One of important limiting factor in duration of IVRA is tourniquet pain. Neuropathic pain caused by nerve compression is considered as an important etiology for tourniquet pain. [29] Pain due to nerve compression is mediated by unmyelinated, slow conduction C-fiber. [29] It was shown by Mc clean et al., [30] that ondansetron as a 5 HT3 receptor antagonist has potential benefit in neuropathic pain. 5-HT3 receptor antagonists decrease serotonin-induced release of substance P from C-fiber. [31] It has been shown that when the drugs with local anesthetic properties such as meperidine, [32] clonidine [33] or nitroglycerine [34],[35] added to the local anesthetic solution in IVRG, they can reduce tourniquet and postoperative pain. As it was shown by Ye J and colleagues, [8] ondansetron has potent local anesthetic properties. More studies must be de designed to evaluate the efficacy of different dosage of ondansetron and the other 5-HT3 receptor antagonists in various types of orthopedic surgeries with different techniques of regional anesthesia.

In conclusion, adding ondansetron 8 mg to lidocaine for IVRA reduced intraoperative and post-operative analgesic use till 24 h, decreased onset of sensory and motor block, increased duration of sensory and motor block, decreased tourniquet induced pain, prolonged the rescue time for analgesic use, and finally improved the patients' and surgeons' satisfaction without causing significant adverse effects. Our study showed that ondansetron has local anesthesia properties. As our results showed, it seems ondansetron has no systemic analgesic effect but further studies must be performed before final conclusion can be elucidated.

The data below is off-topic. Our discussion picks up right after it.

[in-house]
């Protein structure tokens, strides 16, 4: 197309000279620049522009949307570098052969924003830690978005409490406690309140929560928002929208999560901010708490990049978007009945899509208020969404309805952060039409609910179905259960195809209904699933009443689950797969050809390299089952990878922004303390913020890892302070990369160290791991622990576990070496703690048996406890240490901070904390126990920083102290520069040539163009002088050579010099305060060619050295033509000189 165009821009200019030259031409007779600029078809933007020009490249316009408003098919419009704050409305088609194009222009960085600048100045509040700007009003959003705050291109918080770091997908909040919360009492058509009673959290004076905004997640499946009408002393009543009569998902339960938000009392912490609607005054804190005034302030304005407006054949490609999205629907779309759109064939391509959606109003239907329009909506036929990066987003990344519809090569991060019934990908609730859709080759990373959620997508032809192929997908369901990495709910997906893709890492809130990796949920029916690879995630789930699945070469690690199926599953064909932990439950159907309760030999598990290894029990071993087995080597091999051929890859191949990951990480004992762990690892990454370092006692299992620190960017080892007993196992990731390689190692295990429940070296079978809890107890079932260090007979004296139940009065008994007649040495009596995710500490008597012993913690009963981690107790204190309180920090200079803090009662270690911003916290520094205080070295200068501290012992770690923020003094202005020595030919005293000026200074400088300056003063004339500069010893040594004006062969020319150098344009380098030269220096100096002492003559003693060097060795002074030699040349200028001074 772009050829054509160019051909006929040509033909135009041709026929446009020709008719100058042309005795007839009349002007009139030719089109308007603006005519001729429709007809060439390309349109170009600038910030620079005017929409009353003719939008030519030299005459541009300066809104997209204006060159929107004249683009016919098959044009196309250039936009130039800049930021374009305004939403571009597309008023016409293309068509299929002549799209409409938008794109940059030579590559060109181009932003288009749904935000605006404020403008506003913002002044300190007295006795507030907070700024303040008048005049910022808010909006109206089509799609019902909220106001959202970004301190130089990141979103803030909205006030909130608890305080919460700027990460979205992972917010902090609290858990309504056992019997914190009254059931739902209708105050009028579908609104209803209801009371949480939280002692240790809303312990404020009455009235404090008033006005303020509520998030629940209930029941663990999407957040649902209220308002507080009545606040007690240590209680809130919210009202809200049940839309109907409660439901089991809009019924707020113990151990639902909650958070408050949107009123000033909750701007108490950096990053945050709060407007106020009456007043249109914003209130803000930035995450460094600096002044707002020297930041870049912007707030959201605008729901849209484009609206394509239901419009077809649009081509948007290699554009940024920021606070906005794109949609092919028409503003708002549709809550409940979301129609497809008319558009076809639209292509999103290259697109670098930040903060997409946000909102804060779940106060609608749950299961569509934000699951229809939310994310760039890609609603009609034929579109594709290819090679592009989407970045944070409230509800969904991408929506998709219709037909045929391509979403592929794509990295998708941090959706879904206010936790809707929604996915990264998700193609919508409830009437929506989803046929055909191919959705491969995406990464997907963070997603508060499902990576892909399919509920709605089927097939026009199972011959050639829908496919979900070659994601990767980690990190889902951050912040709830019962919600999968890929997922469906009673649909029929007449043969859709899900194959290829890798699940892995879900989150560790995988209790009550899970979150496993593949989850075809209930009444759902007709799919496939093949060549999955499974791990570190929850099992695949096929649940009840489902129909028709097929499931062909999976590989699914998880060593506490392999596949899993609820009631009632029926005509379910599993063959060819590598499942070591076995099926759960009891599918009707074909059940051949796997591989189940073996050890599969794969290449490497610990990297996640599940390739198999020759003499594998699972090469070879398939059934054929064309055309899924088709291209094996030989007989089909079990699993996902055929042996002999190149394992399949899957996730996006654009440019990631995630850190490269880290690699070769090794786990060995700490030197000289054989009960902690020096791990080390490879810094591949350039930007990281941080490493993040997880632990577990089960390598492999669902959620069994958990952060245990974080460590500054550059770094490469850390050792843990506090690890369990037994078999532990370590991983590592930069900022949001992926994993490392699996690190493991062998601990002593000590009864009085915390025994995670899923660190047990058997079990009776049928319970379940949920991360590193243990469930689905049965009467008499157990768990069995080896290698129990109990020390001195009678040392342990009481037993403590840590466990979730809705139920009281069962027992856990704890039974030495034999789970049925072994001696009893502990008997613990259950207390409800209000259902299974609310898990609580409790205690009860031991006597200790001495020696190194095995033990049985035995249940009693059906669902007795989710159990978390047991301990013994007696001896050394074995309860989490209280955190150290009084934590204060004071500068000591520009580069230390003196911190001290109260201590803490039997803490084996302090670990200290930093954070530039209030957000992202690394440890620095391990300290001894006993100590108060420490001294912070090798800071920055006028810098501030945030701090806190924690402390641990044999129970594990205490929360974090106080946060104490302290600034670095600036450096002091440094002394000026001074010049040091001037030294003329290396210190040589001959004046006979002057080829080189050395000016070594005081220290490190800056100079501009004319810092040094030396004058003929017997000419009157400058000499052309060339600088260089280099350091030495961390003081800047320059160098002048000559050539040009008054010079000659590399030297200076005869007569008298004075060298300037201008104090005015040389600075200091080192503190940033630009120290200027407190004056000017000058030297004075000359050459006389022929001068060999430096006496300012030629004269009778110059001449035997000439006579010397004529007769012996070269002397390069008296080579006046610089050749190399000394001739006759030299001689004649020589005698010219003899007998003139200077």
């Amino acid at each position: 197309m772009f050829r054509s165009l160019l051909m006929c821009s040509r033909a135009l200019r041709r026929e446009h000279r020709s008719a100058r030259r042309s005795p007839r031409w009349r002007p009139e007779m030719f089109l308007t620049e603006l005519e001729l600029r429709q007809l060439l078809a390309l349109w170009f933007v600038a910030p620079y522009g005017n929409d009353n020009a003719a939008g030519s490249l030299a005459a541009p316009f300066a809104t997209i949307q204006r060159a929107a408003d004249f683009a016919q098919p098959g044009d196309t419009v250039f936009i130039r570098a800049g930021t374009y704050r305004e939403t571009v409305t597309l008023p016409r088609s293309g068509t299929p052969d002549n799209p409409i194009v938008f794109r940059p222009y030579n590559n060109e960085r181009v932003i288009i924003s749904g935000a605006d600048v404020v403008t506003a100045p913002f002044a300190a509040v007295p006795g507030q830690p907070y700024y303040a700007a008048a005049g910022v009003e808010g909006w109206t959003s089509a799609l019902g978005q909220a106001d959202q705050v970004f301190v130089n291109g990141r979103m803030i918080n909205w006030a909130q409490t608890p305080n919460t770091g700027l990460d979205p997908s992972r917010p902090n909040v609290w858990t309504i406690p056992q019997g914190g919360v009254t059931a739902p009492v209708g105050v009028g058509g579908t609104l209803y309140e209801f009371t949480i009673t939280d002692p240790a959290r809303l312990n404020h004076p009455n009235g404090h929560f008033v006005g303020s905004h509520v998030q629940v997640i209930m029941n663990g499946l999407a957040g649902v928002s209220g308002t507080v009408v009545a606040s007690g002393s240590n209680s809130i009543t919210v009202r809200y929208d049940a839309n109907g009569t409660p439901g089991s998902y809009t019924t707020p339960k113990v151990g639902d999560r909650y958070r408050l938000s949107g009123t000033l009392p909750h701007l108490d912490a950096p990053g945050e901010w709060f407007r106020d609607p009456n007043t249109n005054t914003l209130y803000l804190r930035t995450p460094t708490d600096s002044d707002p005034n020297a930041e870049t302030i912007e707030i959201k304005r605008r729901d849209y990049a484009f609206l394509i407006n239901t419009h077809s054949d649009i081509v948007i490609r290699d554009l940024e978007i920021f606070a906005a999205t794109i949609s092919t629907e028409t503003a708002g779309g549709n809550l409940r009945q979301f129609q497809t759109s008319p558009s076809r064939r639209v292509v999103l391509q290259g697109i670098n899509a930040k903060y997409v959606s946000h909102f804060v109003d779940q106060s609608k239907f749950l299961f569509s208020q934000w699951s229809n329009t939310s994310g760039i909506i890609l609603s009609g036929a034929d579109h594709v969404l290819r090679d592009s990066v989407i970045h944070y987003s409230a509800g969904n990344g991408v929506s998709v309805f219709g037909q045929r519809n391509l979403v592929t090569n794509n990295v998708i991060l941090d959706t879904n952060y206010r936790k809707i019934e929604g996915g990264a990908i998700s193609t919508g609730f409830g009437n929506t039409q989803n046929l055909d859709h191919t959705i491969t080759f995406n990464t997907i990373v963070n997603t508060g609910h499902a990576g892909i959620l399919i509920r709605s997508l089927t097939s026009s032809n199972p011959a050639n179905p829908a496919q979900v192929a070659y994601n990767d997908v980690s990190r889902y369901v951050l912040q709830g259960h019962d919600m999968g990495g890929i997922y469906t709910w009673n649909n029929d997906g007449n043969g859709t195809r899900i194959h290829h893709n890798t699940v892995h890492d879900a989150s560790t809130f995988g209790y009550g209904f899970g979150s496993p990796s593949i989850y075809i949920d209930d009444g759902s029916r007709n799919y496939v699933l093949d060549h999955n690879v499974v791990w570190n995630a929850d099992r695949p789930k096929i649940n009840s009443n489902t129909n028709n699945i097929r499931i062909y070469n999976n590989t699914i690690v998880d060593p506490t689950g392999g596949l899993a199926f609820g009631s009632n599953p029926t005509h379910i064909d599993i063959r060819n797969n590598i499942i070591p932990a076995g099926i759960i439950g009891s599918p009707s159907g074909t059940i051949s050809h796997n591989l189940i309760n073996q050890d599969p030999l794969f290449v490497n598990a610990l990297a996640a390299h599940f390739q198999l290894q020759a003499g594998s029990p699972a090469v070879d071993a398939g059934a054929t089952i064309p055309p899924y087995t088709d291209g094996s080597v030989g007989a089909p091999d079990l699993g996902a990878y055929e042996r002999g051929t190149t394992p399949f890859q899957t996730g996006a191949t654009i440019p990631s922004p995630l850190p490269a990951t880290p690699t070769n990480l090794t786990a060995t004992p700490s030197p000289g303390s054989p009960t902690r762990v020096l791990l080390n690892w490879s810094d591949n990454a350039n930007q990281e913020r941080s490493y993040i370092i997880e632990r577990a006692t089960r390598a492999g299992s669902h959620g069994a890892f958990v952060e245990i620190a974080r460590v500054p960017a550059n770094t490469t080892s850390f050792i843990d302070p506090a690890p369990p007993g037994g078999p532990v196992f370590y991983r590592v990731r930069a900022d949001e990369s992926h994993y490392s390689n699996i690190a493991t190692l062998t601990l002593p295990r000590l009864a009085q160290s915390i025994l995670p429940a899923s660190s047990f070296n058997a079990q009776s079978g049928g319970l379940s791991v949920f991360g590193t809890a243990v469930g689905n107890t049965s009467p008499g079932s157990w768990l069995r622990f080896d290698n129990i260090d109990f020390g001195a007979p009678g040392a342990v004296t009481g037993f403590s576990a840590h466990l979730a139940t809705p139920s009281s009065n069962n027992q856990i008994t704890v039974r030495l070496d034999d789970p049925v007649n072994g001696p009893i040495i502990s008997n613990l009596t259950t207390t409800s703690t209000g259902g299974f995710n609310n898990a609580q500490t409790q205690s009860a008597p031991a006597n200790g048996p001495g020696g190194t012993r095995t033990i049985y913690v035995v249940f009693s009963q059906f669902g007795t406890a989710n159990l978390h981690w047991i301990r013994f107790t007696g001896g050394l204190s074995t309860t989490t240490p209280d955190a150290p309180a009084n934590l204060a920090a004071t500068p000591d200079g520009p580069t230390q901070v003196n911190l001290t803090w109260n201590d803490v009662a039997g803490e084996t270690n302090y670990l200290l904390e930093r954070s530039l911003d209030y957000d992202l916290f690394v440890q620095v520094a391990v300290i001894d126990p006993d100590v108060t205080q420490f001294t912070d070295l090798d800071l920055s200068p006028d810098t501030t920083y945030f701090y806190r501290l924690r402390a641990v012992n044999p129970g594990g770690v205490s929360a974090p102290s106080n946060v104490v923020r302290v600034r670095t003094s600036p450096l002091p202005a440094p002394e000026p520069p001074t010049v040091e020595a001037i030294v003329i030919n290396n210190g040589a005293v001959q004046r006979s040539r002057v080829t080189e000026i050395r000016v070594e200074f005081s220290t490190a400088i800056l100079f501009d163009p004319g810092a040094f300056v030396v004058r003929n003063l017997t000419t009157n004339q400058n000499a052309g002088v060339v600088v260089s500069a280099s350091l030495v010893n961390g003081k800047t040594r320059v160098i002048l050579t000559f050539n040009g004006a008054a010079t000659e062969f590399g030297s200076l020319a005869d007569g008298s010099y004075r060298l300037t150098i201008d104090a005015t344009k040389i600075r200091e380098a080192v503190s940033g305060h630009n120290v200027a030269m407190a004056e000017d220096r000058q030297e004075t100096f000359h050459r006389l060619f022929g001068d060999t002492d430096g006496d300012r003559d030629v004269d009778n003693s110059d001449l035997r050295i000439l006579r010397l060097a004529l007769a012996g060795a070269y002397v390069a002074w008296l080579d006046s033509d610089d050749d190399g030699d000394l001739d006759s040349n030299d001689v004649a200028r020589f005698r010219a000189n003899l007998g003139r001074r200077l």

Acknowledgment Top


The authors wish to sincerely thank the support of all the colleagues in Kashani Hospital Medical Center affiliated to Isfahan University of Medical Sciences in Isfahan, Iran. Furthermore, our special thanks go to the patients, who wholeheartedly and actively assisted us to carry out this research. No conflict of interest existed. This prospective randomized observational study was approved by the Ethics Committee of our university, (Isfahan University of Medical Sciences) and all patients gave written, informed consent.

This clinical trial study is registered in www.irct.ir with the code of: IRCT201207122410N10

 
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    Figures

  [Figure 1], [Figure 2], [Figure 3], [Figure 4]
 
 
    Tables

  [Table 1], [Table 2], [Table 3]


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  In this article
Abstract
Introduction
Materials and Me...
Results
Discussion
Acknowledgment
References